Nor is it obvious whether it is "Quake" or "Friends" that can claim to have the most three-dimensional characters. Both function on a set of predetermined rules. So just as we can predict that an opponent will need to reload at a certain point, we also know that Joey won't get the joke. As for character development, neither Phoebe nor the gun-toting skeleton has matured much since we first met them.

But Mr. DeLappe is less interested in cultural criticism than in establishing the Internet as a new kind of theater. Computer interaction is not usually considered to be a form of performance, but it can be. We adopt roles. We communicate in real time. We speak publicly. It is something of a cliché to say all the World Wide Web's a stage, but there is some truth in it, too.

No one wants to watch Shakespeare on a computer screen, but to determine what will work theatrically on the Internet, it makes sense to experiment with a classic text from another medium. In 2001 Mr. DeLappe started "reading" antiwar poems into computer games like "Medal of Honor," a game that simulates World War II, in an attempt to provoke a reaction from other players. He held a private "Quake/Friends" performance last fall.

With this "Quake/Friends," Mr. DeLappe, 39, has upped the ante. It will be staged in the campus art gallery with six large screens displaying what each actor sees as he delivers his lines. A Webcam will allow online viewers to observe from afar. (The performance, which is expected to last two to three hours, is scheduled to start at 10 p.m. Eastern time, and will be accessible online at delappe.ws.)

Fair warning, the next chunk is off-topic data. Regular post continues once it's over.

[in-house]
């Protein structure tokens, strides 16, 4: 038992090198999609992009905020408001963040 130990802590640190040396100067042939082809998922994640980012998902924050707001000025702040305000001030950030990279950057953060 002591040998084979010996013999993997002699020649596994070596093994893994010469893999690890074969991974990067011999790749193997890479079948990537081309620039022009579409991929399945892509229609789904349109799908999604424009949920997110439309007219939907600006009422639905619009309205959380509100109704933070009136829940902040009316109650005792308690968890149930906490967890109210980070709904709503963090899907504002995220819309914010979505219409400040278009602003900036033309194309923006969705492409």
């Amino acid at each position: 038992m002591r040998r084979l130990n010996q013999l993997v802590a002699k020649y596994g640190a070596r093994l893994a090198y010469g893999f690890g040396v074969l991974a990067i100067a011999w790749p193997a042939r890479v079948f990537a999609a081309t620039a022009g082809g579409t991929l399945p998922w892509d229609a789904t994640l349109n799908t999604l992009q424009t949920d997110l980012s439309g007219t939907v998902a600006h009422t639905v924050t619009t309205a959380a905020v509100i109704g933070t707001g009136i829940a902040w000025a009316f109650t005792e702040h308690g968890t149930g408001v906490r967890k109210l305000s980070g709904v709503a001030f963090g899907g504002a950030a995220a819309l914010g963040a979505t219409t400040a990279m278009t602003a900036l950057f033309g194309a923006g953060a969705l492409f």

Rachel Greene is the author of the forthcoming "Internet Art" (Thames & Hudson, 2004). In a telephone conversation she compared "Quake/Friends" to the conceptual-art "happenings" of the 60's. Like those performances, she said, Mr. DeLappe's project does work from a script. "But in other ways it's very much not scripted," she added. "And it is in this very particular environment."

Mr. DeLappe is not the first to conduct such experiments with Internet theater. In 1998 computer scientists performed a version of "A Midsummer Night's Dream" in a crudely rendered 3-D environment. It was not for the faint of heart or slow of modem. In 1997 Desktop Theater, an experimental online group, staged a reading of "Waiting for Godot" within an Internet chat room. The play's main characters were represented by lime-green circles that talked. The performance was derailed when a muscleman who claimed to be Godot arrived and declared the wait to be over.

Adriene Jenik, a co-founder of Desktop Theater, said that if the Internet was to be used in a theatrical way, "you have to push against the boundaries to see what's possible."

Still, efforts like Mr. DeLappe's make sense to Robert Thompson, a professor of television at Syracuse University. When characters become as culturally ingrained as those from "Friends," he said, "They become part of this repertory theater that can be re-interpreted by other performers."

After all, isn't "Who's Afraid of Virginia Woolf?" just a slightly more psychological version of Pong?


©2003 The New York Times Company